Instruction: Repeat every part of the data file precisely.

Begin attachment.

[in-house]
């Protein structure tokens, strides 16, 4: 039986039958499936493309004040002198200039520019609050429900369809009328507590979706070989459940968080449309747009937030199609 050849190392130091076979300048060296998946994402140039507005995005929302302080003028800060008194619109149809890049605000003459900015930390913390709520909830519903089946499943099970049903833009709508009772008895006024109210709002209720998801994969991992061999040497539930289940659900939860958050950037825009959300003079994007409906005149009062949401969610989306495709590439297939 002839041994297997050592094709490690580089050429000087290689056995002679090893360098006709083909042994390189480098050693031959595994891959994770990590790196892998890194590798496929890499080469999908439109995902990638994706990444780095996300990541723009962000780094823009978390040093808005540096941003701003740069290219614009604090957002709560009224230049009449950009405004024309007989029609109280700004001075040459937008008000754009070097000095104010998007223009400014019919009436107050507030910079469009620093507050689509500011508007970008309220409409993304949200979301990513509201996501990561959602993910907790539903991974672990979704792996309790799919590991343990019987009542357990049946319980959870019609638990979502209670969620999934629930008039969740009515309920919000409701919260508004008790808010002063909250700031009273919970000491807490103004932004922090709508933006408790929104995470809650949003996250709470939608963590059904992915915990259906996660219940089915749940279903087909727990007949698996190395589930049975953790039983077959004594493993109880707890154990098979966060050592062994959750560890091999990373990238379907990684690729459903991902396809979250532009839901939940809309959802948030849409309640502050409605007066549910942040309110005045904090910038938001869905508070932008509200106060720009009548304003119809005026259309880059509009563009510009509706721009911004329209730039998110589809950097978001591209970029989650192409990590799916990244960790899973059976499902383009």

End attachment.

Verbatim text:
[in-house]
């Protein structure tokens, strides 16, 4: 039986039958499936493309004040002198200039520019609050429900369809009328507590979706070989459940968080449309747009937030199609 050849190392130091076979300048060296998946994402140039507005995005929302302080003028800060008194619109149809890049605000003459900015930390913390709520909830519903089946499943099970049903833009709508009772008895006024109210709002209720998801994969991992061999040497539930289940659900939860958050950037825009959300003079994007409906005149009062949401969610989306495709590439297939 002839041994297997050592094709490690580089050429000087290689056995002679090893360098006709083909042994390189480098050693031959595994891959994770990590790196892998890194590798496929890499080469999908439109995902990638994706990444780095996300990541723009962000780094823009978390040093808005540096941003701003740069290219614009604090957002709560009224230049009449950009405004024309007989029609109280700004001075040459937008008000754009070097000095104010998007223009400014019919009436107050507030910079469009620093507050689509500011508007970008309220409409993304949200979301990513509201996501990561959602993910907790539903991974672990979704792996309790799919590991343990019987009542357990049946319980959870019609638990979502209670969620999934629930008039969740009515309920919000409701919260508004008790808010002063909250700031009273919970000491807490103004932004922090709508933006408790929104995470809650949003996250709470939608963590059904992915915990259906996660219940089915749940279903087909727990007949698996190395589930049975953790039983077959004594493993109880707890154990098979966060050592062994959750560890091999990373990238379907990684690729459903991902396809979250532009839901939940809309959802948030849409309640502050409605007066549910942040309110005045904090910038938001869905508070932008509200106060720009009548304003119809005026259309880059509009563009510009509706721009911004329209730039998110589809950097978001591209970029989650192409990590799916990244960790899973059976499902383009």